Leading CHROs deliver insights for Mental Health Awareness Month


Workplace mental health is in the spotlight. Find out what CHROs are doing about it.

October is World Mental Health Awareness Month; the aim is to educate the public about mental health and reduce the stigma and discrimination that people with mental illnesses are often subjected to.

Dévora Kestel, director for mental health and substance use, at the World Health Organization said that changing working environments undoubtedly brings opportunities for professional development, expanding networks and innovation.

However, the extent and pace of change can, when coupled with a working environment that doesn’t take account of people’s mental well-being, lead to physical and mental health problems, harmful use of alcohol or other substances, absenteeism and lost productivity.

“Indeed, the lost productivity resulting from depression and anxiety, two of the most common mental disorders, is estimated to cost the global economy US$ 1 trillion each year.

“Many factors influence the mental health of employees. Organisational issues include poor communication and management practices, limited participation in decision-making, long or inflexible working hours and lack of team cohesion.”

She noted that fortunately, there is a growing recognition that the mental well-being of employees has a positive impact on organisational success as well as on employee health, professional fulfilment and quality of life.

Understandably, the topic of mental health both in and out of the workplace has come up a lot in the past 19 months, in CHRO Community Conversations. Leading CHROs have added their voice to the call for more humane workplaces, and detailed steps that they have taken in their companies to educate and provide a more supportive workplace for all.

Gcobisa Ntshona, HR director at LexisNexis, said her organisation noted from employee surveys and informal discussions that there was a growing sense of fatigue and feelings of being overwhelmed, and reduced mental wellness in pockets of the organisation.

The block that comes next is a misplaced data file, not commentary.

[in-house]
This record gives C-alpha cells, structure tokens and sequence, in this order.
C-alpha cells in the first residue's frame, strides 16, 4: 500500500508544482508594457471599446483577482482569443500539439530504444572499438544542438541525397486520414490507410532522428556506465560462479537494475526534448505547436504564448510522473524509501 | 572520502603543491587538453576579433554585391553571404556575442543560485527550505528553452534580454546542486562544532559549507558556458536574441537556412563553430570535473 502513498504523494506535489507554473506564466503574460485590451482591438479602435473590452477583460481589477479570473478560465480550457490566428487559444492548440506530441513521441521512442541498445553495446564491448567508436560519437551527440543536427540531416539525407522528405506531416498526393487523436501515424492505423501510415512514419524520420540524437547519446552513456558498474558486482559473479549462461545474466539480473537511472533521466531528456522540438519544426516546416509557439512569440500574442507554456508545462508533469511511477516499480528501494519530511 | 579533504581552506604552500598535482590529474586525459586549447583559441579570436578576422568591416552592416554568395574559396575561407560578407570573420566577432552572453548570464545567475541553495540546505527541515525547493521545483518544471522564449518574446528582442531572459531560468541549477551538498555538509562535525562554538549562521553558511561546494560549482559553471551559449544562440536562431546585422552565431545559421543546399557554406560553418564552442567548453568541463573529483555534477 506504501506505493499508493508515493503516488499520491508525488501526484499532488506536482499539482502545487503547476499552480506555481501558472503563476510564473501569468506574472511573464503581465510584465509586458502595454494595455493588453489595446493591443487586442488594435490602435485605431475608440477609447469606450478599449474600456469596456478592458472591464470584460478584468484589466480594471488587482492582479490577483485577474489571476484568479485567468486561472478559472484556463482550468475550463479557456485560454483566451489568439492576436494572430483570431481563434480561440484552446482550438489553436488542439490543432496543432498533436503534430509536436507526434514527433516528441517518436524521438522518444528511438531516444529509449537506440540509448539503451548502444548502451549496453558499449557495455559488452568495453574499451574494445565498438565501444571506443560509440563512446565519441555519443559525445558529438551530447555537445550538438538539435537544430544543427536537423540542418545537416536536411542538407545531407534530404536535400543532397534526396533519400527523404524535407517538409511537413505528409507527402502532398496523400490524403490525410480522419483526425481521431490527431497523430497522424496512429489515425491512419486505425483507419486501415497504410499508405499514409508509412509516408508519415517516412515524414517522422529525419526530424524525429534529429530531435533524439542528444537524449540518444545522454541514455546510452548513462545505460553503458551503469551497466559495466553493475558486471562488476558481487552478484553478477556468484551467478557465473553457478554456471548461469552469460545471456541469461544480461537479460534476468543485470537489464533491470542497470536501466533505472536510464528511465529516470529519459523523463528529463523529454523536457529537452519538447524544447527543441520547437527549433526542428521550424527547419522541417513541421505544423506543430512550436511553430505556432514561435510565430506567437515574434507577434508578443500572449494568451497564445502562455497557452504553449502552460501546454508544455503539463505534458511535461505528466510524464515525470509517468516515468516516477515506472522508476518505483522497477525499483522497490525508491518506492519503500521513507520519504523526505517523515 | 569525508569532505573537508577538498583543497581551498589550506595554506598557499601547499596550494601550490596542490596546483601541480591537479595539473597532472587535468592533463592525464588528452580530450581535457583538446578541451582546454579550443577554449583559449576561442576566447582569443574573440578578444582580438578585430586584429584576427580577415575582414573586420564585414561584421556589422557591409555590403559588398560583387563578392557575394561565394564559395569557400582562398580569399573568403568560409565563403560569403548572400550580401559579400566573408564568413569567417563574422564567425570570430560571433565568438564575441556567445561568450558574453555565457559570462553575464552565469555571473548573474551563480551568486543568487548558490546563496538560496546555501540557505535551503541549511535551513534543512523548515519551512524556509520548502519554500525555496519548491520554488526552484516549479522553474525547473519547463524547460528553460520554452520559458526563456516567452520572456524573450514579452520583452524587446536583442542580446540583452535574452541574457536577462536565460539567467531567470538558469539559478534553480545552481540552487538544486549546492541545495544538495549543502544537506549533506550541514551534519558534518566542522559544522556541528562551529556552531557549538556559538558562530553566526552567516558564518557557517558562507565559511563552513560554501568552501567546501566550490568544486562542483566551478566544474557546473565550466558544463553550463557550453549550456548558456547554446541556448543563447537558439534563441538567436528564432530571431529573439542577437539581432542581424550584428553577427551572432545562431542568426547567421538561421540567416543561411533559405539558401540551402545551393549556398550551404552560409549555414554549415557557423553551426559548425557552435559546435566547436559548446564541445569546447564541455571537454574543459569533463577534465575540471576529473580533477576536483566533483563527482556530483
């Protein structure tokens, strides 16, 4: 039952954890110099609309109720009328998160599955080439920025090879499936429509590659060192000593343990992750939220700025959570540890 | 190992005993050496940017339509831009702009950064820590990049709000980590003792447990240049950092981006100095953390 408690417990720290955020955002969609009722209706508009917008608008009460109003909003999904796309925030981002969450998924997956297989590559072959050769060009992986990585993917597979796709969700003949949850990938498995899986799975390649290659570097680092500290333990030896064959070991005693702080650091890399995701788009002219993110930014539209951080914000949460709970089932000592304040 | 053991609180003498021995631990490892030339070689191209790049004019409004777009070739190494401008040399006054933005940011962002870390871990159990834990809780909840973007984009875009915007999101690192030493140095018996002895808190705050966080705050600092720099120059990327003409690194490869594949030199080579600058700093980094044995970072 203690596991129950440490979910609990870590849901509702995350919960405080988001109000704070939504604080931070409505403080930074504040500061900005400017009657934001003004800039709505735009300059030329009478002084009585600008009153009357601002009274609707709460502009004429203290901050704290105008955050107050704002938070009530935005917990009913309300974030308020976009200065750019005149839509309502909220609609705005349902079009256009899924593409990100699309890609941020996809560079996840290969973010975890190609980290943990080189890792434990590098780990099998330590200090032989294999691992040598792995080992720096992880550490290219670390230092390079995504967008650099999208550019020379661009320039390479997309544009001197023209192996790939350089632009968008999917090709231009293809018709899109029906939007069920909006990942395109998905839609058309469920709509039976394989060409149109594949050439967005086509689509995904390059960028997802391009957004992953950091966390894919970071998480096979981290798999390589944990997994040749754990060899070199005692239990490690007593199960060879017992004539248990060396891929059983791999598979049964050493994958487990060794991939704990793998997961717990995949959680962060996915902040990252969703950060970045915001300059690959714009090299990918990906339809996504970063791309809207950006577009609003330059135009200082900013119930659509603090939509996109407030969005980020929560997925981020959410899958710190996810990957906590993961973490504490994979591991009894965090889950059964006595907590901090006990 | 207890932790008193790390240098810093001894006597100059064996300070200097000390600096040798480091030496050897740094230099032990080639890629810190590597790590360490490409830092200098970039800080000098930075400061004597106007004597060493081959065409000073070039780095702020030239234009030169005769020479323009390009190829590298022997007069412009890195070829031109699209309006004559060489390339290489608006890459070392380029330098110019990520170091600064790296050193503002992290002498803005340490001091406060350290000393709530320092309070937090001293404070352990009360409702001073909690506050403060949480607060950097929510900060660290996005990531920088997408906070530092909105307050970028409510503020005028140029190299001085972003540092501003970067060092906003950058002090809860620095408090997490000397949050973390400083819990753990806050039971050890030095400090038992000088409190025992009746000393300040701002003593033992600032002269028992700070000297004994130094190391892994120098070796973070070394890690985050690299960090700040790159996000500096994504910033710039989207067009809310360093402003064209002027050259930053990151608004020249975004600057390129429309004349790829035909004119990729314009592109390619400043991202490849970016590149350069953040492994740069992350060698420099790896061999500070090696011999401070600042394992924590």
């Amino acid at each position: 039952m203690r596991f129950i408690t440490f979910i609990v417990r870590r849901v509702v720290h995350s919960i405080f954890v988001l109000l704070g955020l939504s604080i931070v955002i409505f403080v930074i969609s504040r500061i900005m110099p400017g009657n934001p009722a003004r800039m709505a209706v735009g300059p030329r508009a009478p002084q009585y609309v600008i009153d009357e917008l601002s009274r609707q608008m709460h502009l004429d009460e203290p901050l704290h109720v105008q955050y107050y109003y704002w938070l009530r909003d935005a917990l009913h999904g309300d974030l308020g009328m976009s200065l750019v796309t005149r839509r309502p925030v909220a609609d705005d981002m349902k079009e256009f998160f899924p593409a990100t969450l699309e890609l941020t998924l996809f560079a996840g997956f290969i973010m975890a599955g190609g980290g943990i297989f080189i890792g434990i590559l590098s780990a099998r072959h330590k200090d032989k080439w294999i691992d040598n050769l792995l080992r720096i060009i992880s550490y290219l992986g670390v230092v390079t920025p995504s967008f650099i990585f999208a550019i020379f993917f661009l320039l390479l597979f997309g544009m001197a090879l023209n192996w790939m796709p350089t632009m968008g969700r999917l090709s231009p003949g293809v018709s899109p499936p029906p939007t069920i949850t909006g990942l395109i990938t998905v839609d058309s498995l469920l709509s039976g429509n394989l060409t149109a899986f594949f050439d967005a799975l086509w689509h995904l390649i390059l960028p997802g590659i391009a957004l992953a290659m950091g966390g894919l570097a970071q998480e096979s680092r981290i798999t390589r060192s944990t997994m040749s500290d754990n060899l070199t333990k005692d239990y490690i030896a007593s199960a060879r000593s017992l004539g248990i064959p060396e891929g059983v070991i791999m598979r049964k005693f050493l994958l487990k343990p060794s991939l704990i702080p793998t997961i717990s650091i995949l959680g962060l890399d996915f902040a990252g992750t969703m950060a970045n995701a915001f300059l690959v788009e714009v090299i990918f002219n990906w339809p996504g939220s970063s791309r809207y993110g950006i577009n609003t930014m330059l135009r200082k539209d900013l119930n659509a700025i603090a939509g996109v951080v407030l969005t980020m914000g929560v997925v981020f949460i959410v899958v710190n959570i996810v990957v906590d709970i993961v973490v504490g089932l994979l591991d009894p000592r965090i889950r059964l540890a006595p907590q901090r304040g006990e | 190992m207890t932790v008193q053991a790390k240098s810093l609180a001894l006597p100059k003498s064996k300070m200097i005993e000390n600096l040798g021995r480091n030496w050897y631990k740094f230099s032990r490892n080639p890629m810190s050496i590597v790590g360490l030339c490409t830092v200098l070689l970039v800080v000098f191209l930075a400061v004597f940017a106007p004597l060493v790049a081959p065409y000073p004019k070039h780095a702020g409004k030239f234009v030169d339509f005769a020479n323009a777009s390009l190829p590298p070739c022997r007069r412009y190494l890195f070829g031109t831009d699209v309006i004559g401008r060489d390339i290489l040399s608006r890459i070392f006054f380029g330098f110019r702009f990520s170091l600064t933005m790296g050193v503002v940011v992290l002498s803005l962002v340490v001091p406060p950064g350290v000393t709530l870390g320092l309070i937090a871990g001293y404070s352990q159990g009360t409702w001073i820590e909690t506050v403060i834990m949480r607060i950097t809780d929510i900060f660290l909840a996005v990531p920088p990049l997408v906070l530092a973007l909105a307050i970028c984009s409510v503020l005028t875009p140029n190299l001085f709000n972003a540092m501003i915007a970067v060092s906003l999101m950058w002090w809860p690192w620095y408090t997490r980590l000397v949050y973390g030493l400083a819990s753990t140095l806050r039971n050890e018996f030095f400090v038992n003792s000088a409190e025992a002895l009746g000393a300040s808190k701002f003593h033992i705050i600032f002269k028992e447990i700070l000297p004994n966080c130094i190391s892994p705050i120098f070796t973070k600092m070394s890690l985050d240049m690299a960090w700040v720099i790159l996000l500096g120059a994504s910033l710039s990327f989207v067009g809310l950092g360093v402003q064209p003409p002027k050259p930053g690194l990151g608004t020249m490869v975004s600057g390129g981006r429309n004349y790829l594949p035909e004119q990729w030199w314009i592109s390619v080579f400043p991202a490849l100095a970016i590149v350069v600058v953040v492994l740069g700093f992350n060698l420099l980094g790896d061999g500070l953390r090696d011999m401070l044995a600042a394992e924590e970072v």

“While some of this is understandable, given the jarring year many of us have experienced, our executive team takes these indicators seriously and set out to provide additional support to our workforce to ensure the optimal mental and physical wellbeing of our people,” she explains.

They introduced a LexisNexis Wellness Week, which allowed for the flexibility of having few to no meetings, to start the day very late and do it at your own pace.

“For one full week in May, employees were given the opportunity to recharge, rethink and realign, so that they were all revitalised and ready to forge ahead. Everybody was encouraged to take it slow all at once.

“We ended the week with a burnout and stress workshop. “We wanted our employees to be able to identify the signs and be able to manage stress and burnout.”

Market HR cluster head at Google Avanthi Maharaj said, “I wish I could say we have it pegged down in terms of getting the balance right but it's a learning journey and we are trying to see what works for individuals. Yes, there is a company approach and ethos that we are very conscious of, and has led us to implement global reset days off from last year, a no meetings weeks, focus days and a few other creative options as the health, safety and well-being of our entire Google community remains our top priority guiding all these efforts.”

Tiger Brand’s CHRO S’ne Magagula said the FMCG company is still learning and trying to find the balance in getting things right, “We are also still figuring it out, our people are not homogenous. We have people in the office environments and people at the plants but certainly, their health, safety and wellbeing are our number-one priority. Everyone has access to support; we have a wellbeing programme called THRIVE available to everyone across the organisation and their families. And it’s not just about wellbeing in terms of the traditional physical and emotional wellbeing but about proactively helping people manage their mental health and that of their families.”

Ncumisa Mtshali, the head of HR at Bryte SA also concurred, saying, “We are all on a journey, you can never say you have arrived at your destination. Wellbeing is a very key focus this year for us with focus on mental, social and emotional wellbeing due to the pandemic. We have always focused on physical wellbeing. We have a WhatsApp group where we do exercises, we have personal trainers and a gym at the workplace. We have had to ask ourselves how we add other elements to create a holistic wellbeing programme that speaks to individuals because we have different needs from a wellbeing perspective.

Group executive: human capital, internal audit and corporate affairs at Barloworld, Tantaswa Fubu commended her boss, Barloworld’s CEO Dominic Sewela, “Who has been a beacon of light in what has been one of the darkest periods of my life.

“He has had to deal with my mental illness (I suffer from depression) as well as me testing positive for Covid-19. I have never come across a better example of empathetic leadership. Indeed, the pandemic is teaching us as leaders how to be humane. We are being taught to listen and respond to the silent cries of our people.

Tantaswa concluded that the questions leaders have to ask themselves in a post-pandemic world are: “How do we ensure that our people do not feel “less than” because they cannot attend all the meetings on any given day? What does leading in a humane manner mean, and how does it manifest?”.

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